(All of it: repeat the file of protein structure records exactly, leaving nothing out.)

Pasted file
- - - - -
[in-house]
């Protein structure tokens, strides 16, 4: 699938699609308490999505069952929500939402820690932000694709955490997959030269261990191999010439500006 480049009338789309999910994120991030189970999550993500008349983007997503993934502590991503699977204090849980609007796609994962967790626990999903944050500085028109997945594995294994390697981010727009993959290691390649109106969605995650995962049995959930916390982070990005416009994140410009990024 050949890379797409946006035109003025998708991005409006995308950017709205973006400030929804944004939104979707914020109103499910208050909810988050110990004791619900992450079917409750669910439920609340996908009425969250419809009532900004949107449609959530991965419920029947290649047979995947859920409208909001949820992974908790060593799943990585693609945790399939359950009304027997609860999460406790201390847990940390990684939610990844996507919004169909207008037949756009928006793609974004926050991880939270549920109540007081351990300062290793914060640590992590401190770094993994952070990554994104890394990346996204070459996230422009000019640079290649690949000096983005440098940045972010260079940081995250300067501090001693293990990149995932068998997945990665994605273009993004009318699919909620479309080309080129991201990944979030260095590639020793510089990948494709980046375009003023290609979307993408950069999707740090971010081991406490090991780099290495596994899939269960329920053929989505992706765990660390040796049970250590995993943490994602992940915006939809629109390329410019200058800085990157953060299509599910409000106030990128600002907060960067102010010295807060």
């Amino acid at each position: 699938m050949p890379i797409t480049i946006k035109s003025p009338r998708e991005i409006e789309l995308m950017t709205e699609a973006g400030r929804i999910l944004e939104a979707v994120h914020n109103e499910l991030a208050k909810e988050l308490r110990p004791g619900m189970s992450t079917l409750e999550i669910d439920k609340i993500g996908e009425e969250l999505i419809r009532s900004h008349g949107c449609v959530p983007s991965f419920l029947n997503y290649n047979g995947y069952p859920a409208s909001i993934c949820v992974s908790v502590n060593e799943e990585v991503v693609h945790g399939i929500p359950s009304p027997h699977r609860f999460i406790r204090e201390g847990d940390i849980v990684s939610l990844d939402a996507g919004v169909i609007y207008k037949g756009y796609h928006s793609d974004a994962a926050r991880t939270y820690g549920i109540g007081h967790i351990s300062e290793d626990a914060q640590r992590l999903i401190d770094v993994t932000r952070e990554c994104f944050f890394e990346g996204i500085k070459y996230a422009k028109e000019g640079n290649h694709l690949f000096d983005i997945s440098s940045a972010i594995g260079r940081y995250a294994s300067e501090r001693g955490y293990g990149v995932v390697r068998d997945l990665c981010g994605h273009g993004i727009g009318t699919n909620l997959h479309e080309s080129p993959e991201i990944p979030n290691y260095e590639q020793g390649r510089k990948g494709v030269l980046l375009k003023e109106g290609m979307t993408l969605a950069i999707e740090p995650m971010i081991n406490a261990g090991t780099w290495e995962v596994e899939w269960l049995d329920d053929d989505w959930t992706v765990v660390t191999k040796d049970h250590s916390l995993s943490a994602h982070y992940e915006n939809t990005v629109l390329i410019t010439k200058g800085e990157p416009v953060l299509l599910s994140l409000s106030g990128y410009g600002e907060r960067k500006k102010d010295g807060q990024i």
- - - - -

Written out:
[in-house]
């Protein structure tokens, strides 16, 4: 699938699609308490999505069952929500939402820690932000694709955490997959030269261990191999010439500006 480049009338789309999910994120991030189970999550993500008349983007997503993934502590991503699977204090849980609007796609994962967790626990999903944050500085028109997945594995294994390697981010727009993959290691390649109106969605995650995962049995959930916390982070990005416009994140410009990024 050949890379797409946006035109003025998708991005409006995308950017709205973006400030929804944004939104979707914020109103499910208050909810988050110990004791619900992450079917409750669910439920609340996908009425969250419809009532900004949107449609959530991965419920029947290649047979995947859920409208909001949820992974908790060593799943990585693609945790399939359950009304027997609860999460406790201390847990940390990684939610990844996507919004169909207008037949756009928006793609974004926050991880939270549920109540007081351990300062290793914060640590992590401190770094993994952070990554994104890394990346996204070459996230422009000019640079290649690949000096983005440098940045972010260079940081995250300067501090001693293990990149995932068998997945990665994605273009993004009318699919909620479309080309080129991201990944979030260095590639020793510089990948494709980046375009003023290609979307993408950069999707740090971010081991406490090991780099290495596994899939269960329920053929989505992706765990660390040796049970250590995993943490994602992940915006939809629109390329410019200058800085990157953060299509599910409000106030990128600002907060960067102010010295807060």
């Amino acid at each position: 699938m050949p890379i797409t480049i946006k035109s003025p009338r998708e991005i409006e789309l995308m950017t709205e699609a973006g400030r929804i999910l944004e939104a979707v994120h914020n109103e499910l991030a208050k909810e988050l308490r110990p004791g619900m189970s992450t079917l409750e999550i669910d439920k609340i993500g996908e009425e969250l999505i419809r009532s900004h008349g949107c449609v959530p983007s991965f419920l029947n997503y290649n047979g995947y069952p859920a409208s909001i993934c949820v992974s908790v502590n060593e799943e990585v991503v693609h945790g399939i929500p359950s009304p027997h699977r609860f999460i406790r204090e201390g847990d940390i849980v990684s939610l990844d939402a996507g919004v169909i609007y207008k037949g756009y796609h928006s793609d974004a994962a926050r991880t939270y820690g549920i109540g007081h967790i351990s300062e290793d626990a914060q640590r992590l999903i401190d770094v993994t932000r952070e990554c994104f944050f890394e990346g996204i500085k070459y996230a422009k028109e000019g640079n290649h694709l690949f000096d983005i997945s440098s940045a972010i594995g260079r940081y995250a294994s300067e501090r001693g955490y293990g990149v995932v390697r068998d997945l990665c981010g994605h273009g993004i727009g009318t699919n909620l997959h479309e080309s080129p993959e991201i990944p979030n290691y260095e590639q020793g390649r510089k990948g494709v030269l980046l375009k003023e109106g290609m979307t993408l969605a950069i999707e740090p995650m971010i081991n406490a261990g090991t780099w290495e995962v596994e899939w269960l049995d329920d053929d989505w959930t992706v765990v660390t191999k040796d049970h250590s916390l995993s943490a994602h982070y992940e915006n939809t990005v629109l390329i410019t010439k200058g800085e990157p416009v953060l299509l599910s994140l409000s106030g990128y410009g600002e907060r960067k500006k102010d010295g807060q990024i």